--

When it comes to old style (double genitive utilised) versus new style (double genitive avoided), there is the potential for confusion if the speaker is using one method but the listener assumes the other is intended. This is because, often with nouns, the nominative plural is the same as the genitive singular. Plus, with nouns that have weak plurals, the genitive plural is typically the same as the nominative singular.

The example in the link "as a result of university projects" is one such example of this (and you did point out the potential for confusion) since the noun "tionscadal" has a weak plural .

Singular: "as a result of a university project":
⦁ Old style (double genitive used) de thoradh [tionscadail ollscoile] *
⦁ New style (double genitive avoided) de thoradh [tionscadal ollscoile] **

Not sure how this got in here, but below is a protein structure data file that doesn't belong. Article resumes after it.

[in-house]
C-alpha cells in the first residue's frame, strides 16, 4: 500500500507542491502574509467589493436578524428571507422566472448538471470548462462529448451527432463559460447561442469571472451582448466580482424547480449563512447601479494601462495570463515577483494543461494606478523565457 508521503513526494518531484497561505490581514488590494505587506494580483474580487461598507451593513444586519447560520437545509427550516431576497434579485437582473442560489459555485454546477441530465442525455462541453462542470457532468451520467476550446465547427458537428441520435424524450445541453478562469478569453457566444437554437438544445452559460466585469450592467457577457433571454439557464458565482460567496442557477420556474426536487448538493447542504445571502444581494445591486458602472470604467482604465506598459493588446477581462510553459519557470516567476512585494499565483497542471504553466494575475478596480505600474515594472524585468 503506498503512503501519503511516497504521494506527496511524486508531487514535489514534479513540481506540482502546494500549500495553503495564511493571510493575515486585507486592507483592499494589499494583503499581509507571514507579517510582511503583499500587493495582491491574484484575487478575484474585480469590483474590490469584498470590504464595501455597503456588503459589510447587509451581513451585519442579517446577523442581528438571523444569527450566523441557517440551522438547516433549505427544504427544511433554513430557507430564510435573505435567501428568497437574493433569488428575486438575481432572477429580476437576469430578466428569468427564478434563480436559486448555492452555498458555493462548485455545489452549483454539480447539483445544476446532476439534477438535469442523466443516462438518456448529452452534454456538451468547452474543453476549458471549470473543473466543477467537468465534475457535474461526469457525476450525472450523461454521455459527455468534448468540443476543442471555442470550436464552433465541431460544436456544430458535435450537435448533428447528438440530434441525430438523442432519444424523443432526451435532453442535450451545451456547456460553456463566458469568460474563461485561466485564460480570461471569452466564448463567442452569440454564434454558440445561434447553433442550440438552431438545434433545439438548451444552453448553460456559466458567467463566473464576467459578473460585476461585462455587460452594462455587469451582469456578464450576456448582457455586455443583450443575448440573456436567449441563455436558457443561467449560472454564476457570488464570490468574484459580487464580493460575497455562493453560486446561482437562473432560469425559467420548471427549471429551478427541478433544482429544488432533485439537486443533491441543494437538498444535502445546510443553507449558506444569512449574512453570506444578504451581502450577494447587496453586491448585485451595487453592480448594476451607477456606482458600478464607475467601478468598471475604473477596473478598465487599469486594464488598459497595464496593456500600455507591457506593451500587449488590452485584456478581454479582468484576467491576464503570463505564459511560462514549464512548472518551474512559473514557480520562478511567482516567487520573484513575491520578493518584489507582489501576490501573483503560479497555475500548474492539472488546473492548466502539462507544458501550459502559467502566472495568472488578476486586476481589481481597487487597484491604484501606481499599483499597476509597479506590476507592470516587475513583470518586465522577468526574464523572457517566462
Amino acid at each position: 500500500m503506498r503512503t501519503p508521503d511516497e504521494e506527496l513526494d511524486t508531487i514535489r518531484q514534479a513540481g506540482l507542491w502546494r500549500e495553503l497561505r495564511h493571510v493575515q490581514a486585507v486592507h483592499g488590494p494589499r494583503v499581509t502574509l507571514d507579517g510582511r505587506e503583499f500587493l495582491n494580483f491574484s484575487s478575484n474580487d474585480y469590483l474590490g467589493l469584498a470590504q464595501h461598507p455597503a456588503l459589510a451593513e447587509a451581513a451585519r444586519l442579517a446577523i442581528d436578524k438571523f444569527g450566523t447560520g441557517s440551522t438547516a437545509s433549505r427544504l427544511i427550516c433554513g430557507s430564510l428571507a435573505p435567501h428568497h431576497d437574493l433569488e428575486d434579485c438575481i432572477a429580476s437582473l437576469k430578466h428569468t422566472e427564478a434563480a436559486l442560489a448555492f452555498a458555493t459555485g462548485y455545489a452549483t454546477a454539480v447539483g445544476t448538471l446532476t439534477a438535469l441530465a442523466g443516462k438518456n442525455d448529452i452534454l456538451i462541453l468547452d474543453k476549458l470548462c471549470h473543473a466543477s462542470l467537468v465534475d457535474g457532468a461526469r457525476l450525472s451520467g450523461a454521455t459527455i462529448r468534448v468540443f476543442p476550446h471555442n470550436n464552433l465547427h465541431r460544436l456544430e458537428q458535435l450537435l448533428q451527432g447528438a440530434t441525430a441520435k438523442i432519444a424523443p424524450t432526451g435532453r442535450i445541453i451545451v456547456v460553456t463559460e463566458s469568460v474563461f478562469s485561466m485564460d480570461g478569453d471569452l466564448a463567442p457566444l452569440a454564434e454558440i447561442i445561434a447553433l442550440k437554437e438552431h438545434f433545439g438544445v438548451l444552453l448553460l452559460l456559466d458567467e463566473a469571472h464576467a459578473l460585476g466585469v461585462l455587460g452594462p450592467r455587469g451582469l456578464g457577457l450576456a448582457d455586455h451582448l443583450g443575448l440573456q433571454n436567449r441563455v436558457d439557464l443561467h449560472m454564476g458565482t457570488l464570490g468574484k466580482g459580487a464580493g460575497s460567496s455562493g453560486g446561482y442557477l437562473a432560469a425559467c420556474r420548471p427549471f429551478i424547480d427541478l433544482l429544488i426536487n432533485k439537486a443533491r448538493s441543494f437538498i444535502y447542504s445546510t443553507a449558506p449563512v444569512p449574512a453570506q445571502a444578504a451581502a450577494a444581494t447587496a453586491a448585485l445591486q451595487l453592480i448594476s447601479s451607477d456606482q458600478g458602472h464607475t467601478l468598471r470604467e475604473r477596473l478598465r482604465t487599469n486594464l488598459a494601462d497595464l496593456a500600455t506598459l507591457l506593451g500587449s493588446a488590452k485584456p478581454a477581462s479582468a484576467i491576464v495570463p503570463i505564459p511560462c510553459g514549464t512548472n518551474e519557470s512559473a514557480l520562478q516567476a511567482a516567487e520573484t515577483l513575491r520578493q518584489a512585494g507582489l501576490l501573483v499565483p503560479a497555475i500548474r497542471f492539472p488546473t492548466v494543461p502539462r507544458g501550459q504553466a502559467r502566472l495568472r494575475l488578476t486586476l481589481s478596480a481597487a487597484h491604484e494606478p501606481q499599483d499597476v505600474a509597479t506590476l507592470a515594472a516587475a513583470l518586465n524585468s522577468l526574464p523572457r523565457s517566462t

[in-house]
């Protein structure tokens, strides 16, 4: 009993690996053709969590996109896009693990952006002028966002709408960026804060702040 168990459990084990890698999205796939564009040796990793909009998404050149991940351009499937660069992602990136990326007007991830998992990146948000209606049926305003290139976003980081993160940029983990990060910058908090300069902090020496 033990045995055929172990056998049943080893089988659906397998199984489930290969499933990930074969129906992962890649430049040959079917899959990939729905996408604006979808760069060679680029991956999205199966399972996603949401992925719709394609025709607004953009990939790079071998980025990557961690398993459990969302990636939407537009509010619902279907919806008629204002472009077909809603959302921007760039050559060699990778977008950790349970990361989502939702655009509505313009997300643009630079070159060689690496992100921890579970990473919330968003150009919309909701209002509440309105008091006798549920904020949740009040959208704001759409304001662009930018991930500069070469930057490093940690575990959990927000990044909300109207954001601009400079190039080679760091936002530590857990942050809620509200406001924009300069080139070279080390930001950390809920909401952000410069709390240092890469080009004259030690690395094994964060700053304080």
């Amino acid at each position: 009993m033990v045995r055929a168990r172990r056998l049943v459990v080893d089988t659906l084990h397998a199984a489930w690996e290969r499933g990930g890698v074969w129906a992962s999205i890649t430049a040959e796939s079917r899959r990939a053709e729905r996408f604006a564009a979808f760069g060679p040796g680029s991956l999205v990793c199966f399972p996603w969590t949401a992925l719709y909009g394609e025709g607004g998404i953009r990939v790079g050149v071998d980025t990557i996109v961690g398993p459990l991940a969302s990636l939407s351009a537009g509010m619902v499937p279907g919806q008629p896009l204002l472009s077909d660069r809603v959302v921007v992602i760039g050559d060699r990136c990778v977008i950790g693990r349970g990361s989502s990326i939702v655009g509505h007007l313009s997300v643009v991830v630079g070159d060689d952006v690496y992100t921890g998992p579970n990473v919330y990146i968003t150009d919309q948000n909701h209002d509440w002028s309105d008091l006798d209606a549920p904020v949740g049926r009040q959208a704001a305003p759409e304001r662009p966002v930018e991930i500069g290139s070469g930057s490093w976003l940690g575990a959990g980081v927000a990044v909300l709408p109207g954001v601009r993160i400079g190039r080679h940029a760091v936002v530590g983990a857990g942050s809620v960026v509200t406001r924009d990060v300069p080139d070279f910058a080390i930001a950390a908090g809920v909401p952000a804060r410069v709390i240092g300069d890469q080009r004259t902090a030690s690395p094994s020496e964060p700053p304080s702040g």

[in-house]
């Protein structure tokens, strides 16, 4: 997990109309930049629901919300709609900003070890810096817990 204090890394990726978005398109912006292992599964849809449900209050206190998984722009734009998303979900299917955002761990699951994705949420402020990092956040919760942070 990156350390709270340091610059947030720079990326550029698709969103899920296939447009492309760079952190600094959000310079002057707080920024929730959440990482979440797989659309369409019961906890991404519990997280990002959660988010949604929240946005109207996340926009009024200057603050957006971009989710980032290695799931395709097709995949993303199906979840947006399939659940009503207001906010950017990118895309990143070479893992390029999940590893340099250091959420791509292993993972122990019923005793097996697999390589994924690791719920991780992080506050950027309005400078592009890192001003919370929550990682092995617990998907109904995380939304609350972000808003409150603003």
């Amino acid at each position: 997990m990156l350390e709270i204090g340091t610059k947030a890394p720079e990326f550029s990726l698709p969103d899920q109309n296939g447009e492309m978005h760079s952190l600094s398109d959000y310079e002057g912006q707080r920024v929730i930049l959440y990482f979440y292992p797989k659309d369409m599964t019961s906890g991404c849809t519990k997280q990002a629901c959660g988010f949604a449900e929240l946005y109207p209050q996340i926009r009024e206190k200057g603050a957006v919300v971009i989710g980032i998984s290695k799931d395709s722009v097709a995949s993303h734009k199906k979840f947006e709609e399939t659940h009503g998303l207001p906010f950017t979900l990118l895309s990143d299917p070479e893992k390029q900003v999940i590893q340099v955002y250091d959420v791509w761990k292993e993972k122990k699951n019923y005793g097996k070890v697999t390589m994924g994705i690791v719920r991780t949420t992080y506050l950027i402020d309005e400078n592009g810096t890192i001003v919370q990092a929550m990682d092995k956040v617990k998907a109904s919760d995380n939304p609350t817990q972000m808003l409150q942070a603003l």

Plural: "as a result of university projects":
⦁ Old style (double genitive used) de thoradh [tionscadal ollscoile] **
⦁ New style (double genitive avoided) de thoradh [tionscadail ollscoile] *

So the meanings are reversed between the two styles.

--

(Btw, that was a very interesting letter in the link, where Peadar Ua Laoghaire seemed to admit that compulsory Irish inadvertently led to the sacrificing of quality for quantity. That still rings through more than 100 years later.)